Personal SGIs

Hi Everyone,

An engineer friend, Derek Paice, came up with the idea of the "substance glycemic index," or SGI, which is essentially a GI but for all foods, not just carbs. He describes it in a free online booklet at Unfortunately, he's closed his website, which had some other information.

My idea was that there's tremendous power in the online community, and if there were a way for people to measure their own SGIs and then post them to TuDiabetes, eventually there might be enough data to help people who didn't want to measure their own.

For example, Derek measured the SGI of whole-wheat bread as 100, cheese pizza at 59, Kellogg's Bran Buds at 25, a Fugi apple at 19, steak at 17, cantaloupe at 12, cauliflower at 7, and cheese omelet at 6. He also measured a complete meal and found that the SGI of a meal containing steak, cabbage, Merlot wine, sugarfree gelatin dessert, 2 candies, and coffee with creamer had the same SGI (77) as 1.5 slices of whole-wheat bread.

The idea is that you eat a food or a meal and then measure the area under the curve (AUC) until it returns to baseline and compare that AUC with your AUC for a control substance, expressing it as a percentage. Derek used whole-wheat bread, but I think that's not a good control because the ingredients of whole-wheat bread can vary so much. Glucose would be better.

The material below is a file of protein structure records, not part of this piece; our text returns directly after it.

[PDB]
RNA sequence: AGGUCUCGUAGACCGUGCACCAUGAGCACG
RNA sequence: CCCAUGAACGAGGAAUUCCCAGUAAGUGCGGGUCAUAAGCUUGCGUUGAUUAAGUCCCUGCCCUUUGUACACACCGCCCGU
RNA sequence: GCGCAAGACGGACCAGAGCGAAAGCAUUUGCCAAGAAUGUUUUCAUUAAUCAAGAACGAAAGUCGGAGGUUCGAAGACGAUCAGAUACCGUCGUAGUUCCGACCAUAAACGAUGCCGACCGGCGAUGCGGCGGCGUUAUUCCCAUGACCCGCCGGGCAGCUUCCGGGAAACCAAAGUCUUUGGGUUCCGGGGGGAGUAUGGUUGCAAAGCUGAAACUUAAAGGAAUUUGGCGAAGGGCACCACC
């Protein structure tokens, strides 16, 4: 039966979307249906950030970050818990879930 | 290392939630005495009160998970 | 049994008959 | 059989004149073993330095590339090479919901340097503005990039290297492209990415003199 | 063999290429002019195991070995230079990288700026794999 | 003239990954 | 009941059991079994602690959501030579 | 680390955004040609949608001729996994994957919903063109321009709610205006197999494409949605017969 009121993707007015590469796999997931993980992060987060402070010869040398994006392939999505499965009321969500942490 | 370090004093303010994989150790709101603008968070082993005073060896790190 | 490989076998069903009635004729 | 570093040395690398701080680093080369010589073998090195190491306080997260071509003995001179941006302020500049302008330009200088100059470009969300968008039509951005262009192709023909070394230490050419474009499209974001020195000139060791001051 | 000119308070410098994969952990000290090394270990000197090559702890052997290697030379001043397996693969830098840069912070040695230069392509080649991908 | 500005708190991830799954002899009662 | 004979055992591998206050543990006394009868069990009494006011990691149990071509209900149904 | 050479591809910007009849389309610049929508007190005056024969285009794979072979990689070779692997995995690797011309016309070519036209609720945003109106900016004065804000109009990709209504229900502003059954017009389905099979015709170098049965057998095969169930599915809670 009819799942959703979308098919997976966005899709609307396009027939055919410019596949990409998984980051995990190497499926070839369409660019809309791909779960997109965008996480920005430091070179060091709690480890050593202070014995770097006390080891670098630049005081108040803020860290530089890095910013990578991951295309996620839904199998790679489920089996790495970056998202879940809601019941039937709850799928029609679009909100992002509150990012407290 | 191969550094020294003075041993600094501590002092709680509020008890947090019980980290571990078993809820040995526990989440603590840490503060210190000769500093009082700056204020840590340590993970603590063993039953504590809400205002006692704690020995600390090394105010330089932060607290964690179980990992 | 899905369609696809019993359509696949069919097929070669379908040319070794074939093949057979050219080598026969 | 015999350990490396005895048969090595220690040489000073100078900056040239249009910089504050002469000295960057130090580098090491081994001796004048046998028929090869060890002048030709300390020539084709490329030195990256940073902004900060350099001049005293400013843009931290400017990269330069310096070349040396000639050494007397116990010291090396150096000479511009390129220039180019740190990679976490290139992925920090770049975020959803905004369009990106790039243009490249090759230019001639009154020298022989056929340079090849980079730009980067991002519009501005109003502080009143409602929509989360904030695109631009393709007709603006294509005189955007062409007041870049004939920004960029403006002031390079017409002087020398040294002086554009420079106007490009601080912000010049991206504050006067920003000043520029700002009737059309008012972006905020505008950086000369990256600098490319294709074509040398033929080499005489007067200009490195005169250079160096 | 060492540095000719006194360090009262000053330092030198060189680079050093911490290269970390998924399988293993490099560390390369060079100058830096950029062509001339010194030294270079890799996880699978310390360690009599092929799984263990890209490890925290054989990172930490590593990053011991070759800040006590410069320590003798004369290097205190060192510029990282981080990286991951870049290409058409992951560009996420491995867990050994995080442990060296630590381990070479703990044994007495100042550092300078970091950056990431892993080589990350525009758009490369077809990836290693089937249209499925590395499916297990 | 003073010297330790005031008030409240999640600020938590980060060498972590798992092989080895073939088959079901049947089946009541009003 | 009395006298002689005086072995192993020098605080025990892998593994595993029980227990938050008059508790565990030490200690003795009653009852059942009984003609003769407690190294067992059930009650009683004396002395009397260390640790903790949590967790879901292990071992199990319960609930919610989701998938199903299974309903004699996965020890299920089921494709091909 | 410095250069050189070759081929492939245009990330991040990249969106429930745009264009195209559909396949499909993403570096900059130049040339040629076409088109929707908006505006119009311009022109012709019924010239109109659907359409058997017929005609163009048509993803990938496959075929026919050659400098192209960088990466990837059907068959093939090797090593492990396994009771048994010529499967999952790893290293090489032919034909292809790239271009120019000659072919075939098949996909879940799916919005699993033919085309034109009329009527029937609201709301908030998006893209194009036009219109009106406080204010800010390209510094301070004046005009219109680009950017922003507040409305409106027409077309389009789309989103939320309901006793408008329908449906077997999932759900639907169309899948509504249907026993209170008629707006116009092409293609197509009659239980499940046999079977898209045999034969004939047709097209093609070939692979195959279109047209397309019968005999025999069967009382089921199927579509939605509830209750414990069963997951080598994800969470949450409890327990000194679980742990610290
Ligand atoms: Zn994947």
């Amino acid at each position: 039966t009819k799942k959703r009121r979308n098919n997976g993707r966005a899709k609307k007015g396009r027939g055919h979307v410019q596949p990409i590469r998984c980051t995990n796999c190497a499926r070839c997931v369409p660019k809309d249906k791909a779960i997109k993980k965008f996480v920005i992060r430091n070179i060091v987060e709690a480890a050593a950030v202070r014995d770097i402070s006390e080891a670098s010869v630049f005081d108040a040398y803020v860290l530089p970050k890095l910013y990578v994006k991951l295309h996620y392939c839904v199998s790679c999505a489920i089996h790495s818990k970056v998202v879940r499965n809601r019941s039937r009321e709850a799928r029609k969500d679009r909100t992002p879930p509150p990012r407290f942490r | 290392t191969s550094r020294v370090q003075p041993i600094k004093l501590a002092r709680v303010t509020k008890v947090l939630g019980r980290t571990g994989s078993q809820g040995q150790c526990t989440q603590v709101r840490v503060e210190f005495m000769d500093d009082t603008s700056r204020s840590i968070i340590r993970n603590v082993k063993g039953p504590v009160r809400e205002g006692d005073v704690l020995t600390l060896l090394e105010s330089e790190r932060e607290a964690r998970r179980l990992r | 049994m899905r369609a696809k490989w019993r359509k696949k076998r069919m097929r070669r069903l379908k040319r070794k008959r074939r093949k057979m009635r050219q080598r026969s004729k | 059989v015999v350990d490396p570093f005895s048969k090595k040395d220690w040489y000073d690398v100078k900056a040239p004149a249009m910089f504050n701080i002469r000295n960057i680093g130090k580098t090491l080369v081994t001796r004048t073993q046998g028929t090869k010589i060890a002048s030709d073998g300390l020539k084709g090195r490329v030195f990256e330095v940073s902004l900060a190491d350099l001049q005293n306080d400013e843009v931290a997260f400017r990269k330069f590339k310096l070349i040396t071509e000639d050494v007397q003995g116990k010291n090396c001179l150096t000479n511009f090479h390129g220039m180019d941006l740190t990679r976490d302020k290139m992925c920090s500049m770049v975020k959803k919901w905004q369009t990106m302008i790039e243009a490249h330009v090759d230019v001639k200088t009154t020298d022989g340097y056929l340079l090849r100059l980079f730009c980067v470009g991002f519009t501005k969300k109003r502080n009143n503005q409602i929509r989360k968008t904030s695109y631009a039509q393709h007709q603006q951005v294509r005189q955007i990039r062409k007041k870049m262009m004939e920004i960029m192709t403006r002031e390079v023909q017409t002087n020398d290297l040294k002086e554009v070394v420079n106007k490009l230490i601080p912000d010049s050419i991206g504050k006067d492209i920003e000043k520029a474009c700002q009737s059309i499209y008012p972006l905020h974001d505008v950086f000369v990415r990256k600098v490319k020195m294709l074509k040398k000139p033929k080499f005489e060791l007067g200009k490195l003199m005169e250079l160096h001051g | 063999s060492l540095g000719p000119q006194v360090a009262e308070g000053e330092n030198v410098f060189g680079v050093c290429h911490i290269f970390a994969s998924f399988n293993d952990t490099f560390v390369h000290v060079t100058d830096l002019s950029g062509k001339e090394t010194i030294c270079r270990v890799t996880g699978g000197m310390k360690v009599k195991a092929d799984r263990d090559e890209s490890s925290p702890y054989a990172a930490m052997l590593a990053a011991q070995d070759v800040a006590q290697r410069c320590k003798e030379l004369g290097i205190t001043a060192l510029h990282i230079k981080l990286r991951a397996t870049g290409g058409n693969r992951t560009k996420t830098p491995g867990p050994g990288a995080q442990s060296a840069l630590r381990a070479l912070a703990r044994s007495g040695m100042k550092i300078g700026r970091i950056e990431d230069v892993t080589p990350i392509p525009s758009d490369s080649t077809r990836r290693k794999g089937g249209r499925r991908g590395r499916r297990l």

He used 60 grams of food, but one could use any amount. The point is to compare that food with an identical amount of the control food (bread or glucose).

The GI used 50 g of "available carbohydrate," not a certain weight of food, and some foods might have carbs with a high GI but not much carb. The glycemic load is supposed to correct for that, but you can't get GLs for foods for which no one has calculated GI, for example, meat and nonstarchy vegetables. I'm type 2, but meat can make my BG go up.

Also, GI only measured for 2 (nondiabetic) or 3 (diabetic) hours, and when you have type 2, you can stay high for longer than that, so measuring until you return to baseline makes more sense.

Clearly, this wouldn't work for anyone using bolus insulin, but knowing the SGIs that had been calculated by type 2s could help some type 1s with food choices.

Anyway, right now it's just a vague idea. I was wondering if anyone else thought it had merit.


I'm trying to figure out how this number would help me dose insulin. Does, for example, the substance glycemic index or SGI of 77 for a whole meal translate to a customized insulin dose for me?

I generally don't eat high glycemic index foods. I definitely don't drink carbs such as juice or milk. I enjoy a low-carb high-fat way of eating and dose my insulin based on the carb, protein, and fat content of any meal.